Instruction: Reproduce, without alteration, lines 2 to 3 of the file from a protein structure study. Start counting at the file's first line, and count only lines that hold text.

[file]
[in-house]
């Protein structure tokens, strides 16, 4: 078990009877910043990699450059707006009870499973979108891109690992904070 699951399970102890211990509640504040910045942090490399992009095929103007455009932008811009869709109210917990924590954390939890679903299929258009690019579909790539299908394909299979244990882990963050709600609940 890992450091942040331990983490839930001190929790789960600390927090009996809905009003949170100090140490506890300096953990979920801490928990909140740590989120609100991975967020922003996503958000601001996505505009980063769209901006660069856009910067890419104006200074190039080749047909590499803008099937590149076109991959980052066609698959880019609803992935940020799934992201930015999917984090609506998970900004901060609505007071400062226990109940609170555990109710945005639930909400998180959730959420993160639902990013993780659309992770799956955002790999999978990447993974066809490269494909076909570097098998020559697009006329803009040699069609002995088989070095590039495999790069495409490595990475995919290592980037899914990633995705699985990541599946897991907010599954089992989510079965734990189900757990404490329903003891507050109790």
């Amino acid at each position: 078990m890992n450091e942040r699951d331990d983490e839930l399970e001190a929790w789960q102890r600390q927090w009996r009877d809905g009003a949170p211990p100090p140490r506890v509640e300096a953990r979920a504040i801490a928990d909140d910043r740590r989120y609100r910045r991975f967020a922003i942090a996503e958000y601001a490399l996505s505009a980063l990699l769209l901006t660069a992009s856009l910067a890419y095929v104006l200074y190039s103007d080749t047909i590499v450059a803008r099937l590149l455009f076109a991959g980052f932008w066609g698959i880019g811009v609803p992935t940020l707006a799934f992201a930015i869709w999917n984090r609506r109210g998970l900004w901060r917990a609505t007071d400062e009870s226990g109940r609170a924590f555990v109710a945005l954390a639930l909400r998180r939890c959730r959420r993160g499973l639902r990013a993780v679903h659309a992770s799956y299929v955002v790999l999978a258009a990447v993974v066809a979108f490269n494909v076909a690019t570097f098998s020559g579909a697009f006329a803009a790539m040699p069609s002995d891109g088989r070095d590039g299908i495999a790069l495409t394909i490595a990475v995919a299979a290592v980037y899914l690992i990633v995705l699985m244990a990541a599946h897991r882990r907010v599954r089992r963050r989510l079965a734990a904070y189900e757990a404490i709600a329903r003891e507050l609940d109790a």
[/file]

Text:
């Protein structure tokens, strides 16, 4: 078990009877910043990699450059707006009870499973979108891109690992904070 699951399970102890211990509640504040910045942090490399992009095929103007455009932008811009869709109210917990924590954390939890679903299929258009690019579909790539299908394909299979244990882990963050709600609940 890992450091942040331990983490839930001190929790789960600390927090009996809905009003949170100090140490506890300096953990979920801490928990909140740590989120609100991975967020922003996503958000601001996505505009980063769209901006660069856009910067890419104006200074190039080749047909590499803008099937590149076109991959980052066609698959880019609803992935940020799934992201930015999917984090609506998970900004901060609505007071400062226990109940609170555990109710945005639930909400998180959730959420993160639902990013993780659309992770799956955002790999999978990447993974066809490269494909076909570097098998020559697009006329803009040699069609002995088989070095590039495999790069495409490595990475995919290592980037899914990633995705699985990541599946897991907010599954089992989510079965734990189900757990404490329903003891507050109790």
């Amino acid at each position: 078990m890992n450091e942040r699951d331990d983490e839930l399970e001190a929790w789960q102890r600390q927090w009996r009877d809905g009003a949170p211990p100090p140490r506890v509640e300096a953990r979920a504040i801490a928990d909140d910043r740590r989120y609100r910045r991975f967020a922003i942090a996503e958000y601001a490399l996505s505009a980063l990699l769209l901006t660069a992009s856009l910067a890419y095929v104006l200074y190039s103007d080749t047909i590499v450059a803008r099937l590149l455009f076109a991959g980052f932008w066609g698959i880019g811009v609803p992935t940020l707006a799934f992201a930015i869709w999917n984090r609506r109210g998970l900004w901060r917990a609505t007071d400062e009870s226990g109940r609170a924590f555990v109710a945005l954390a639930l909400r998180r939890c959730r959420r993160g499973l639902r990013a993780v679903h659309a992770s799956y299929v955002v790999l999978a258009a990447v993974v066809a979108f490269n494909v076909a690019t570097f098998s020559g579909a697009f006329a803009a790539m040699p069609s002995d891109g088989r070095d590039g299908i495999a790069l495409t394909i490595a990475v995919a299979a290592v980037y899914l690992i990633v995705l699985m244990a990541a599946h897991r882990r907010v599954r089992r963050r989510l079965a734990a904070y189900e757990a404490i709600a329903r003891e507050l609940d109790a």